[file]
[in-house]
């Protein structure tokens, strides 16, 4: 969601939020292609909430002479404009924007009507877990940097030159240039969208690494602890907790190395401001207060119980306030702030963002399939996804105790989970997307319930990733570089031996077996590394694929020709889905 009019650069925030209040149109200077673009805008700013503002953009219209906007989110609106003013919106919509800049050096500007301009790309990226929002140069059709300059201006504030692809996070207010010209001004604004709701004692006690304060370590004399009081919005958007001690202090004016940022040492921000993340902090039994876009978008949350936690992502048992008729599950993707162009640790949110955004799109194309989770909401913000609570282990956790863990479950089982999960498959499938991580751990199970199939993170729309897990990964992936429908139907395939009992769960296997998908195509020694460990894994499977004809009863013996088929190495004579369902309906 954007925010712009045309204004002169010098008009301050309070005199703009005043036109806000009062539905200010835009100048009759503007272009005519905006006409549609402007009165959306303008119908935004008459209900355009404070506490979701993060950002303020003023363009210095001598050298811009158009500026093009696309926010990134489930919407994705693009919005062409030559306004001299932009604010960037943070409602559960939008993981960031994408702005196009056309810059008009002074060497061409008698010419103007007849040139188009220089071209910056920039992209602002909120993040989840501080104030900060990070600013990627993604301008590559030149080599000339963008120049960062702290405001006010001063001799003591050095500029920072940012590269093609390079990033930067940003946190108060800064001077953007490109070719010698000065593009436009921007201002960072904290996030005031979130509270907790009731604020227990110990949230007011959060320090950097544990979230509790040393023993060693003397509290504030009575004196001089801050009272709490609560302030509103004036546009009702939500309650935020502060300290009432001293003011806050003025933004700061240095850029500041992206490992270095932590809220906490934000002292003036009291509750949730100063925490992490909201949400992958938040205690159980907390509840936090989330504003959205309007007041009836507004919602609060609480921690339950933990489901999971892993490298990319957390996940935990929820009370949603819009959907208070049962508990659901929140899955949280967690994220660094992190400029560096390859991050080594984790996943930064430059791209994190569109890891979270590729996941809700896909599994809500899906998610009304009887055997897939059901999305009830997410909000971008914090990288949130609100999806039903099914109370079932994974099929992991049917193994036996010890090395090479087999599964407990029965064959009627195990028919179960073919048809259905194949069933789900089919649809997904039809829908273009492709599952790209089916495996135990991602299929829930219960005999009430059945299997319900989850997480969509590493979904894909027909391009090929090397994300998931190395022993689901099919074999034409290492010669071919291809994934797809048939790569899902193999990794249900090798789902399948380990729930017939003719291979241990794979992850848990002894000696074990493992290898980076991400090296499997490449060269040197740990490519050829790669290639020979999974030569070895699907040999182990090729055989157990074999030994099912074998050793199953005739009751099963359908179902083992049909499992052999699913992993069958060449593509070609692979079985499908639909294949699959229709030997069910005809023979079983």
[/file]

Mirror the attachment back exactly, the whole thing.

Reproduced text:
[in-house]
């Protein structure tokens, strides 16, 4: 969601939020292609909430002479404009924007009507877990940097030159240039969208690494602890907790190395401001207060119980306030702030963002399939996804105790989970997307319930990733570089031996077996590394694929020709889905 009019650069925030209040149109200077673009805008700013503002953009219209906007989110609106003013919106919509800049050096500007301009790309990226929002140069059709300059201006504030692809996070207010010209001004604004709701004692006690304060370590004399009081919005958007001690202090004016940022040492921000993340902090039994876009978008949350936690992502048992008729599950993707162009640790949110955004799109194309989770909401913000609570282990956790863990479950089982999960498959499938991580751990199970199939993170729309897990990964992936429908139907395939009992769960296997998908195509020694460990894994499977004809009863013996088929190495004579369902309906 954007925010712009045309204004002169010098008009301050309070005199703009005043036109806000009062539905200010835009100048009759503007272009005519905006006409549609402007009165959306303008119908935004008459209900355009404070506490979701993060950002303020003023363009210095001598050298811009158009500026093009696309926010990134489930919407994705693009919005062409030559306004001299932009604010960037943070409602559960939008993981960031994408702005196009056309810059008009002074060497061409008698010419103007007849040139188009220089071209910056920039992209602002909120993040989840501080104030900060990070600013990627993604301008590559030149080599000339963008120049960062702290405001006010001063001799003591050095500029920072940012590269093609390079990033930067940003946190108060800064001077953007490109070719010698000065593009436009921007201002960072904290996030005031979130509270907790009731604020227990110990949230007011959060320090950097544990979230509790040393023993060693003397509290504030009575004196001089801050009272709490609560302030509103004036546009009702939500309650935020502060300290009432001293003011806050003025933004700061240095850029500041992206490992270095932590809220906490934000002292003036009291509750949730100063925490992490909201949400992958938040205690159980907390509840936090989330504003959205309007007041009836507004919602609060609480921690339950933990489901999971892993490298990319957390996940935990929820009370949603819009959907208070049962508990659901929140899955949280967690994220660094992190400029560096390859991050080594984790996943930064430059791209994190569109890891979270590729996941809700896909599994809500899906998610009304009887055997897939059901999305009830997410909000971008914090990288949130609100999806039903099914109370079932994974099929992991049917193994036996010890090395090479087999599964407990029965064959009627195990028919179960073919048809259905194949069933789900089919649809997904039809829908273009492709599952790209089916495996135990991602299929829930219960005999009430059945299997319900989850997480969509590493979904894909027909391009090929090397994300998931190395022993689901099919074999034409290492010669071919291809994934797809048939790569899902193999990794249900090798789902399948380990729930017939003719291979241990794979992850848990002894000696074990493992290898980076991400090296499997490449060269040197740990490519050829790669290639020979999974030569070895699907040999182990090729055989157990074999030994099912074998050793199953005739009751099963359908179902083992049909499992052999699913992993069958060449593509070609692979079985499908639909294949699959229709030997069910005809023979079983």